Since logic, like other branches of mathematics, has trouble dealing with ambiguous statements, and since English is a notoriously ambiguous language, logicians (and other mathematicians) usually work in a language of their own, in which every term and symbol has a clear, well-defined meaning -- the "language of first-order logic", or FOL as the textbook calls it.

We'll start by examining *relations*, properties that can be
either true or false of specific objects. Relations can be combined using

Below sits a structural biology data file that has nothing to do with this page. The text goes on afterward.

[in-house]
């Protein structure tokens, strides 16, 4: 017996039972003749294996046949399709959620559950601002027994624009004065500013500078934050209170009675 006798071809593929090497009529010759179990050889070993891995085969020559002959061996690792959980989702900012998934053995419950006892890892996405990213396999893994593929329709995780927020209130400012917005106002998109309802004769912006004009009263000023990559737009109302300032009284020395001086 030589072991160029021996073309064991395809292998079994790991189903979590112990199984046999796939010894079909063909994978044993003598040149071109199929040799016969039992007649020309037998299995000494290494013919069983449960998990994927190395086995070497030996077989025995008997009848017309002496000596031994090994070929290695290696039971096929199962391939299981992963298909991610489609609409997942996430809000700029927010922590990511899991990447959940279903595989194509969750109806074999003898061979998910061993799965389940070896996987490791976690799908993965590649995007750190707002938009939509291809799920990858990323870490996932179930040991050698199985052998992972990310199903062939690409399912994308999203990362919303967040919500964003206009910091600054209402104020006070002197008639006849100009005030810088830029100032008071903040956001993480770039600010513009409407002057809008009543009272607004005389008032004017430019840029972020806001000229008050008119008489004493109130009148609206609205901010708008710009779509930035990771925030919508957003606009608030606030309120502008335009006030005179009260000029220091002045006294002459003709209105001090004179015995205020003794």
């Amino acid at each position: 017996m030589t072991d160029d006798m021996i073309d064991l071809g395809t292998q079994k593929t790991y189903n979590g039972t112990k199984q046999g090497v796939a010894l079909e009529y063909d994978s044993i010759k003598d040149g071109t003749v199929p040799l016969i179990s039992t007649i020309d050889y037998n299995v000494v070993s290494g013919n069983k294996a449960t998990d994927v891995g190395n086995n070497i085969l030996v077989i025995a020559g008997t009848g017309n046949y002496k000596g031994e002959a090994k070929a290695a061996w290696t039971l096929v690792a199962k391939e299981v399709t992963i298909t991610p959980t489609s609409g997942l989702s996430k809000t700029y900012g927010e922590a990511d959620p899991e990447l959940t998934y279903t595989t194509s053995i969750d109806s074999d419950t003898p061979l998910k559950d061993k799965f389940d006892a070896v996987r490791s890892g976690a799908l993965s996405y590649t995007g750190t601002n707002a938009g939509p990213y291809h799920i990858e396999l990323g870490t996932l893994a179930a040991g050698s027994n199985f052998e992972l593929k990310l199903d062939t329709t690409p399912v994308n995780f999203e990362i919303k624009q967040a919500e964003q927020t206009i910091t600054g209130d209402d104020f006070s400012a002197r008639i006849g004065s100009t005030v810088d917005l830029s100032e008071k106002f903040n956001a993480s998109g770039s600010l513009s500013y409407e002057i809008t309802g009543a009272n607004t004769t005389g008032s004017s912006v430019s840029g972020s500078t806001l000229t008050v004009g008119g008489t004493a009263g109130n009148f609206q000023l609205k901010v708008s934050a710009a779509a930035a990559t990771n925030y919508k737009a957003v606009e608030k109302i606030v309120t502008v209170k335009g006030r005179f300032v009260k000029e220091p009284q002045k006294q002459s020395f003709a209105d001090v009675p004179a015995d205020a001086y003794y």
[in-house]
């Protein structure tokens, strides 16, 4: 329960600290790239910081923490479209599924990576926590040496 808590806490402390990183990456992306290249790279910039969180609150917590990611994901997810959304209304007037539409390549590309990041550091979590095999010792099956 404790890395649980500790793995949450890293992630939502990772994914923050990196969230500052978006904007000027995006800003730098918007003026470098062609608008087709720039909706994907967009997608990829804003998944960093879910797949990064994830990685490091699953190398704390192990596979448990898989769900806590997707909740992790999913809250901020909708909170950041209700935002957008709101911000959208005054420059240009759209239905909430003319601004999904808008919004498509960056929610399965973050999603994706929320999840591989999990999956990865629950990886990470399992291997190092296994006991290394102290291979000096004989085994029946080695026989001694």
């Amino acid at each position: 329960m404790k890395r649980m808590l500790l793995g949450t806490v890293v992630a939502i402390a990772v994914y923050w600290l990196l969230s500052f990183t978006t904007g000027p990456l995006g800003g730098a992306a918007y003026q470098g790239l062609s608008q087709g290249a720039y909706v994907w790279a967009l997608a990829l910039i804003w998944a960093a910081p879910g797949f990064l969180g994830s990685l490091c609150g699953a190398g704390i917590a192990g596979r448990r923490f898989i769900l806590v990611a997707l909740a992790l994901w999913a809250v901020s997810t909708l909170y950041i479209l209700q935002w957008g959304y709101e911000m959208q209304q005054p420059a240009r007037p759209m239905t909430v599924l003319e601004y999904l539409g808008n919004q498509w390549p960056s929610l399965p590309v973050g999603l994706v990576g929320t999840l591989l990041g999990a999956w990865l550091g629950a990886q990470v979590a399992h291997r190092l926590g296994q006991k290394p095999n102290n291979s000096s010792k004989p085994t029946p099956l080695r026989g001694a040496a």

*Boolean connectives* such as "not", "and", "or",
"implies", and "iff", and we'll discuss how to use, prove, and
disprove statements involving those connectives. Then we'll add
*quantifiers* to the language, so we can talk about "all" objects
or "at least one" object, and discuss how to use, prove, and disprove
statements involving quantifiers. Finally, we'll visit some topics of
particular importance in computer science: mathematical induction
and computer theorem-proving (which underlies the Prolog programming
language).